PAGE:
Unfortunately, in our current statist society, medical doctors are put up on a pedestal and held in high esteem, regardless how incompetent, criminally negligent, and reckless they might be. Their false and undeserved automatic prestige is protected by the State. It is not based on actual conduct or accomplishment.
But with all their State-protected privileges, are today’s doctors no longer promoting “an apple a day keeps the doctor away,” because keeping oneself nutritionally fit really can keep the doctor away? The infiltration of government bureaucracy into medical care might be an explanation of that. The corruption of medical-State privilege has created a huge racket. ObamaCare and its intended replacement “single payer” is another racket. But perhaps doctors do not seem to be promoting nutritional health as a means of prevention of illnesses, either consciously or unwittingly, because the incentive to promote self-care and prevention has been very much inhibited by the State’s promotion of establishment medicine as an apparatus of and by and for its own ends, and to protect and foster the pharmaceutical industry.
In a truly free, libertarian society, there would be no medical racket protected by a State, and there would be no medical licensure or regulations. The licensure only protects bad doctors in the same way that teachers’ tenure protects bad teachers. In a libertarian society the good doctors would advance based on the word of consumers, not government bureaucrats.
Also in a libertarian society, any drug or supplement maker would have the freedom to produce and sell a product on a totally free and open market as long as no actual fraud is committed. And consumers would be free to purchase whatever they want, and that’s it. No compulsory doctor’s prescription, no federal or state government agents worrying about whether someone is using a drug not approved by a bureaucrat, and so on.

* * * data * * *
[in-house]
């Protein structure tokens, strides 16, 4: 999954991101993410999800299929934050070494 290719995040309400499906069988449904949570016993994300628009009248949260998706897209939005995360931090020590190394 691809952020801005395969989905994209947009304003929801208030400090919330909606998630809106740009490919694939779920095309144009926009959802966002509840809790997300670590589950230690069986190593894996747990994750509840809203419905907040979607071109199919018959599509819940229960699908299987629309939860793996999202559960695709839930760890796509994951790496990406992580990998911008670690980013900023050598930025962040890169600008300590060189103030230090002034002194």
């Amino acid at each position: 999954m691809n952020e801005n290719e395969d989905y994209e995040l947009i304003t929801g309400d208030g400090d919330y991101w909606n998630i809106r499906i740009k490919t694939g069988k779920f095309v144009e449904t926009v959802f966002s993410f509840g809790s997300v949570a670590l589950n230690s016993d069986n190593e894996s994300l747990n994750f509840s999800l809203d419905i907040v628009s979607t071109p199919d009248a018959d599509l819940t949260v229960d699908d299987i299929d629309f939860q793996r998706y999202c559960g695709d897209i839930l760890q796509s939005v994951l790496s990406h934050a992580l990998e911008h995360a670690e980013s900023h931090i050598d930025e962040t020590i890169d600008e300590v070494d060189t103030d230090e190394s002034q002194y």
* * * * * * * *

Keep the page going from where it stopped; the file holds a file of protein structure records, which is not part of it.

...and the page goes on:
And no “illegal drugs,” only “no aggression.” And that’s it. Freedom is not complicated.
And those are just a few examples.
And by the way, regarding the recent unconstitutional aggressions by federal agents against a Nevada cattle rancher, in a libertarian society there would be no “Bureau of Land Management.” In a real libertarian society, there would be no federally-owned lands, period! And there would be no harassment of private property owners by border security bureaucrats, for that matter. In a real libertarian society, border security would be taken care of by what is now popularly referred to as the 2nd Amendment.
There is no compromise, no middle ground between statism and libertarianism. “Limited government” is not libertarian and isn’t even possible. In my view, libertarianism has no role for the State, as the State is a territorial monopoly ruler over people who did not consent to its rule. The relationship between the rulers and the ruled is contract-less and not voluntary. In a libertarian society, all relationships, associations and contracts would be voluntary. No coercion. The essence of the State is that its relationship with the people is involuntary. The State is nothing but an apparatus of coercion and aggression.
In contrast to the State, the libertarian society is a civilized society. But what we have now is an incredibly uncivilized society because institutionalized aggression and slavery of the people is exactly what the State is.
And in our current statist society, the institution of the State employs those who are allowed to be above the law which all others, the ruled, must obey. In a libertarian society, however, everyone is equal under the law, and no one may initiate aggression against anyone else, no exceptions.
So, please pardon my stern exclusiveness on this important matter. While there is room in the libertarian “big tent” for “humanitarians” and “brutalists,” there is no room in libertarianism for statism. Those who believe that the above demonstrations of libertarianism are “extreme” and that there still needs to be some form of compulsory State monopoly apparatus ruling over the people, then in my view those advocates should not be referred to as “libertarians” when in actuality they are statists.